Two slices of shortbread on a wooden board, with ribbon, a cup of tea and a dried protea flower in the background.

For me, December isn’t December without some Christmas baking. Growing up in those weeks leading up to December the 25th there was always a supply of rumballs, white Christmas, and shortbread stored in baking paper lined Tupperware containers in the fridge. As a child I had a particular dislike for dried fruit, so the shortbread was the treat I enjoyed the most and the one I have the fondest memories of.

My grandmother’s shortbread recipe has almost legendary status in my family. I can’t even imagine how many batches she would’ve made over the years. I can remember one December, watching her knead the shortbread mixture together, marvelling at how easy she made all the ingredients come together (then realising later in life she had incredible strength in her arms to be able to do that!)

This is the only shortbread recipe I’ve ever made, and to be honest probably the only one I’ll ever use…

Bowls and ramekins of flour, cornflour, icing sugar and butter beside an old baking tin and wooden rolling pin.

What you’ll need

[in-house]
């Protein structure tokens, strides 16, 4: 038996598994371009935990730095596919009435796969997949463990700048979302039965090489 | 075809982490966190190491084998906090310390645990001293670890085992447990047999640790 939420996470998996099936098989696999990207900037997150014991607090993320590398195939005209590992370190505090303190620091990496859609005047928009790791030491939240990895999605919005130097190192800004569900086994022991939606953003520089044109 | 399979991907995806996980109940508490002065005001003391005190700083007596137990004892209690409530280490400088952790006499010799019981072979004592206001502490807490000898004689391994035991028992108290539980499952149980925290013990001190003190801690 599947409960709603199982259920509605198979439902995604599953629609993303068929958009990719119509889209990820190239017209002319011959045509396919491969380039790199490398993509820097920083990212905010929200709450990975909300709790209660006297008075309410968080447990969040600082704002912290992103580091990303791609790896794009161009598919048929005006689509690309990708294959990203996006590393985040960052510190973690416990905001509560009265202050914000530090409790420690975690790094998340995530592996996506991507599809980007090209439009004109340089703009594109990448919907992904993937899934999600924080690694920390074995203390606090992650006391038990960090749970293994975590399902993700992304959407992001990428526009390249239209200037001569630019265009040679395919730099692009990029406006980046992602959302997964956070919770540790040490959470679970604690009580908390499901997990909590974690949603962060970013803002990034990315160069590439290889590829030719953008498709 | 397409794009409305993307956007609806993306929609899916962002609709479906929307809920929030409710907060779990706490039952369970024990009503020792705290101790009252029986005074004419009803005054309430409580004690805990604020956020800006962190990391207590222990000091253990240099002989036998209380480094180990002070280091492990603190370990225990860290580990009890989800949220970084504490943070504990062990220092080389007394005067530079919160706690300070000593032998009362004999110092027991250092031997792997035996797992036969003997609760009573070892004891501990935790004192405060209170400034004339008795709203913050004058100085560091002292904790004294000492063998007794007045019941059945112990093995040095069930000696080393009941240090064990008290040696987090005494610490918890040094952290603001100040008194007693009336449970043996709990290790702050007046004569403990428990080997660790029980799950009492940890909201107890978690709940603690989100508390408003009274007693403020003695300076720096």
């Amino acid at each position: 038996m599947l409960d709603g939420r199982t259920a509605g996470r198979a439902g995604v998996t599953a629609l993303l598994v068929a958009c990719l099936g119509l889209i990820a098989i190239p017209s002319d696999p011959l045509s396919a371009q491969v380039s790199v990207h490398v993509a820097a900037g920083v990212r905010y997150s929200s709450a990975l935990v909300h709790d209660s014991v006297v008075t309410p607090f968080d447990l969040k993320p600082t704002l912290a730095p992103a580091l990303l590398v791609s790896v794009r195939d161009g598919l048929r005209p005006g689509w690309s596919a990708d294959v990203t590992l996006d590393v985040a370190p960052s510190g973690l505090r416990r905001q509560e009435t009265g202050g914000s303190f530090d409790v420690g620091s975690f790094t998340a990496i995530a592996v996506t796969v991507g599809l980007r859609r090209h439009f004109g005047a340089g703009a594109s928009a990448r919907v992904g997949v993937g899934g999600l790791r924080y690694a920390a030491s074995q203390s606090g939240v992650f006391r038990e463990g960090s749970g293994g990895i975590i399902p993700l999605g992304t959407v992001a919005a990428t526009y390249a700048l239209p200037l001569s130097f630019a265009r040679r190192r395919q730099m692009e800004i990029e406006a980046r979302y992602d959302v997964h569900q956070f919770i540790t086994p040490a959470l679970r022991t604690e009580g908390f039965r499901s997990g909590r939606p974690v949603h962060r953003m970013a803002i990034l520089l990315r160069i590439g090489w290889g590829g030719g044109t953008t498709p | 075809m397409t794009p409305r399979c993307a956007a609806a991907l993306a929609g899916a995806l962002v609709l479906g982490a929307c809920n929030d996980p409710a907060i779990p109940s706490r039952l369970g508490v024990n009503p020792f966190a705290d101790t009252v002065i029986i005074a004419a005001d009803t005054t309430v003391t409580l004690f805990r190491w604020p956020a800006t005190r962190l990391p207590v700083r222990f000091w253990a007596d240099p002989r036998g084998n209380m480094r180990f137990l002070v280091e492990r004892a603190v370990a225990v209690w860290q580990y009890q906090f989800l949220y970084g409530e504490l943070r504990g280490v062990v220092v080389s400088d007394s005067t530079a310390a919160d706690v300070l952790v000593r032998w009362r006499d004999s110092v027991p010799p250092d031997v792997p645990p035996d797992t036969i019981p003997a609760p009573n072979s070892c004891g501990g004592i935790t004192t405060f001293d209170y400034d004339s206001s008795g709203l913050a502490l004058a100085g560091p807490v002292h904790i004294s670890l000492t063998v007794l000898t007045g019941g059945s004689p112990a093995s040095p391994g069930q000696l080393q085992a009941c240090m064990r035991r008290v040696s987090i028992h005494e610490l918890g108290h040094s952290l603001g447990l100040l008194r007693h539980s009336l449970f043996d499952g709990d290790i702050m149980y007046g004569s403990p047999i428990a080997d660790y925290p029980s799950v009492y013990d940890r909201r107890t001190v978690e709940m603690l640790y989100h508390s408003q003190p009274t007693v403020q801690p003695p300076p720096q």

• 113 grams of unsalted butter
  • one third of a cup of icing sugar
  • half a cup of cornflour
  • one cup of plain flour
  • a pinch of salt
Shortbread in a tin ready to be baked.

How to do it

  1. Place all the ingredients into a large bowl and knead together until the mixture is a firm ball.
  2. Press into a greased slice tin, prick well with a fork and mark into squares.
  3. Cook for 15-20 minutes in a preheated 180°C oven. Do not overbrown. (My mum’s handwritten version of this recipe, indicates in her oven, a 30 minute cook is best. I cooked my shortbread for 17 minutes… but to be honest, I could’ve let it cook a touch longer. So I think between 20-30 minutes is probably the sweet spot)
  4. Cut through squares and let cool in the tin and then store in an airtight container.
Looking down on two slices of shortbread on a wooden board, surrounded by a red ribbon, dried protea and cup of tea.

It really is a very simple recipe, but it produces such satisfying results. You can use the above recipe as a base, and add in extra ingredients like nuts. Slivered almonds always work well, and I can imagine pistachios would be tasty too.

My first batch of shortbread for the season was demolished in a matter of days, so I suspect I’ll be making it again before Christmas Day rolls around. I recommend eating shortbread around mid afternoon with a cup of tea. It’s the perfect pick me up after a busy day of present shopping , tree trimming and gift wrapping.

Have a wonderful week.

M. x

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